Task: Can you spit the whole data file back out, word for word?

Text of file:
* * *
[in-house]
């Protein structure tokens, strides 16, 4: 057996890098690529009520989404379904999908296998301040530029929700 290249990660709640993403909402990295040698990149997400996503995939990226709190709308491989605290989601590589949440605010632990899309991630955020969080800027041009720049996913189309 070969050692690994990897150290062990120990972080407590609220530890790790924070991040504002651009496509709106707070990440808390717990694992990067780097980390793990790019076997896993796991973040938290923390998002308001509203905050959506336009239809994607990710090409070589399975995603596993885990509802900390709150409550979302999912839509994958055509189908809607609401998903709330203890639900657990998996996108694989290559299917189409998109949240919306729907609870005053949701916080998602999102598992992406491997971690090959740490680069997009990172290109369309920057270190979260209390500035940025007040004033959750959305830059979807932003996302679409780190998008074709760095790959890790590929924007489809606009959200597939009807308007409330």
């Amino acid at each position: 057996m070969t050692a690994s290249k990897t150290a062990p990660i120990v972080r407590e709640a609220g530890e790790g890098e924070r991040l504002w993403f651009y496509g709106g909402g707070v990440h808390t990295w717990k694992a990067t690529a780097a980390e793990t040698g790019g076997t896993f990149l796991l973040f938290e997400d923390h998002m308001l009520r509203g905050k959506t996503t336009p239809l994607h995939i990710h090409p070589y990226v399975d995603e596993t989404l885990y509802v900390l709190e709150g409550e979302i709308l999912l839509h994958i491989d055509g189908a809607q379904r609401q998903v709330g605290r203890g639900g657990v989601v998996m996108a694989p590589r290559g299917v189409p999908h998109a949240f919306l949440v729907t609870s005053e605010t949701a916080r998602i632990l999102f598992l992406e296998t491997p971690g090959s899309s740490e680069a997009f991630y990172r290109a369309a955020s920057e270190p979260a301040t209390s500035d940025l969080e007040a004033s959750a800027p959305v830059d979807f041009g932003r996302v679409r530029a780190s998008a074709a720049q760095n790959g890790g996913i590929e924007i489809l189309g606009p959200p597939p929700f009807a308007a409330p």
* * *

[in-house]
């Protein structure tokens, strides 16, 4: 057996890098690529009520989404379904999908296998301040530029929700 290249990660709640993403909402990295040698990149997400996503995939990226709190709308491989605290989601590589949440605010632990899309991630955020969080800027041009720049996913189309 070969050692690994990897150290062990120990972080407590609220530890790790924070991040504002651009496509709106707070990440808390717990694992990067780097980390793990790019076997896993796991973040938290923390998002308001509203905050959506336009239809994607990710090409070589399975995603596993885990509802900390709150409550979302999912839509994958055509189908809607609401998903709330203890639900657990998996996108694989290559299917189409998109949240919306729907609870005053949701916080998602999102598992992406491997971690090959740490680069997009990172290109369309920057270190979260209390500035940025007040004033959750959305830059979807932003996302679409780190998008074709760095790959890790590929924007489809606009959200597939009807308007409330």
């Amino acid at each position: 057996m070969t050692a690994s290249k990897t150290a062990p990660i120990v972080r407590e709640a609220g530890e790790g890098e924070r991040l504002w993403f651009y496509g709106g909402g707070v990440h808390t990295w717990k694992a990067t690529a780097a980390e793990t040698g790019g076997t896993f990149l796991l973040f938290e997400d923390h998002m308001l009520r509203g905050k959506t996503t336009p239809l994607h995939i990710h090409p070589y990226v399975d995603e596993t989404l885990y509802v900390l709190e709150g409550e979302i709308l999912l839509h994958i491989d055509g189908a809607q379904r609401q998903v709330g605290r203890g639900g657990v989601v998996m996108a694989p590589r290559g299917v189409p999908h998109a949240f919306l949440v729907t609870s005053e605010t949701a916080r998602i632990l999102f598992l992406e296998t491997p971690g090959s899309s740490e680069a997009f991630y990172r290109a369309a955020s920057e270190p979260a301040t209390s500035d940025l969080e007040a004033s959750a800027p959305v830059d979807f041009g932003r996302v679409r530029a780190s998008a074709a720049q760095n790959g890790g996913i590929e924007i489809l189309g606009p959200p597939p929700f009807a308007a409330p």